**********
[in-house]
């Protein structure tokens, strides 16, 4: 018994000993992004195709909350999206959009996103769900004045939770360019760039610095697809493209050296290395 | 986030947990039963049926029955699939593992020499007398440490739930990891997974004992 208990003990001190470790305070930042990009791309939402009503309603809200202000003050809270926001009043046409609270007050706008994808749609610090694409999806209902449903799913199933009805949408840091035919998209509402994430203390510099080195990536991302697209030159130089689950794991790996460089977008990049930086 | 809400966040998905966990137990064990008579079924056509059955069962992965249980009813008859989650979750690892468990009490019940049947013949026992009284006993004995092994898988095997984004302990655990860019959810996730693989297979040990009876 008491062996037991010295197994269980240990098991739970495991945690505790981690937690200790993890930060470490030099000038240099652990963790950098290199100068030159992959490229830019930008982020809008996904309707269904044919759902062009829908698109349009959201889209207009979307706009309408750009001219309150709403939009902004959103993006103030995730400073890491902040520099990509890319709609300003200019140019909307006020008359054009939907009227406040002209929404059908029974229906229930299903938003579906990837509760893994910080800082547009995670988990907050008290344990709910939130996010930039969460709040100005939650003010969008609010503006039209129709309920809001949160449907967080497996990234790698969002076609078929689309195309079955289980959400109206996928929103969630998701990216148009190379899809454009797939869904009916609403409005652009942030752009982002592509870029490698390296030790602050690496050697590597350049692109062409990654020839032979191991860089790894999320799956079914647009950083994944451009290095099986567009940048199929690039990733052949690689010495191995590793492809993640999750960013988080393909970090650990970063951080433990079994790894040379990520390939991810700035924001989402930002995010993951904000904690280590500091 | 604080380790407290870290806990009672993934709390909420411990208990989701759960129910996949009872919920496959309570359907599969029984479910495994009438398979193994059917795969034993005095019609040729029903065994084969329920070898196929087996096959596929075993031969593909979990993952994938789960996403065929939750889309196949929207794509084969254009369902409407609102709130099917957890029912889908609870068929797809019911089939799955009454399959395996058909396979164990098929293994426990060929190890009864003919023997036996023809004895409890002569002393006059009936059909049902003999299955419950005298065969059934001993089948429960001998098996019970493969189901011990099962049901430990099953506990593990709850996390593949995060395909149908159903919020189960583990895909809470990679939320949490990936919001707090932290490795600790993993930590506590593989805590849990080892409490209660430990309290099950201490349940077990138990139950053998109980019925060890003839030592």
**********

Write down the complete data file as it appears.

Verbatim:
[in-house]
């Protein structure tokens, strides 16, 4: 018994000993992004195709909350999206959009996103769900004045939770360019760039610095697809493209050296290395 | 986030947990039963049926029955699939593992020499007398440490739930990891997974004992 208990003990001190470790305070930042990009791309939402009503309603809200202000003050809270926001009043046409609270007050706008994808749609610090694409999806209902449903799913199933009805949408840091035919998209509402994430203390510099080195990536991302697209030159130089689950794991790996460089977008990049930086 | 809400966040998905966990137990064990008579079924056509059955069962992965249980009813008859989650979750690892468990009490019940049947013949026992009284006993004995092994898988095997984004302990655990860019959810996730693989297979040990009876 008491062996037991010295197994269980240990098991739970495991945690505790981690937690200790993890930060470490030099000038240099652990963790950098290199100068030159992959490229830019930008982020809008996904309707269904044919759902062009829908698109349009959201889209207009979307706009309408750009001219309150709403939009902004959103993006103030995730400073890491902040520099990509890319709609300003200019140019909307006020008359054009939907009227406040002209929404059908029974229906229930299903938003579906990837509760893994910080800082547009995670988990907050008290344990709910939130996010930039969460709040100005939650003010969008609010503006039209129709309920809001949160449907967080497996990234790698969002076609078929689309195309079955289980959400109206996928929103969630998701990216148009190379899809454009797939869904009916609403409005652009942030752009982002592509870029490698390296030790602050690496050697590597350049692109062409990654020839032979191991860089790894999320799956079914647009950083994944451009290095099986567009940048199929690039990733052949690689010495191995590793492809993640999750960013988080393909970090650990970063951080433990079994790894040379990520390939991810700035924001989402930002995010993951904000904690280590500091 | 604080380790407290870290806990009672993934709390909420411990208990989701759960129910996949009872919920496959309570359907599969029984479910495994009438398979193994059917795969034993005095019609040729029903065994084969329920070898196929087996096959596929075993031969593909979990993952994938789960996403065929939750889309196949929207794509084969254009369902409407609102709130099917957890029912889908609870068929797809019911089939799955009454399959395996058909396979164990098929293994426990060929190890009864003919023997036996023809004895409890002569002393006059009936059909049902003999299955419950005298065969059934001993089948429960001998098996019970493969189901011990099962049901430990099953506990593990709850996390593949995060395909149908159903919020189960583990895909809470990679939320949490990936919001707090932290490795600790993993930590506590593989805590849990080892409490209660430990309290099950201490349940077990138990139950053998109980019925060890003839030592």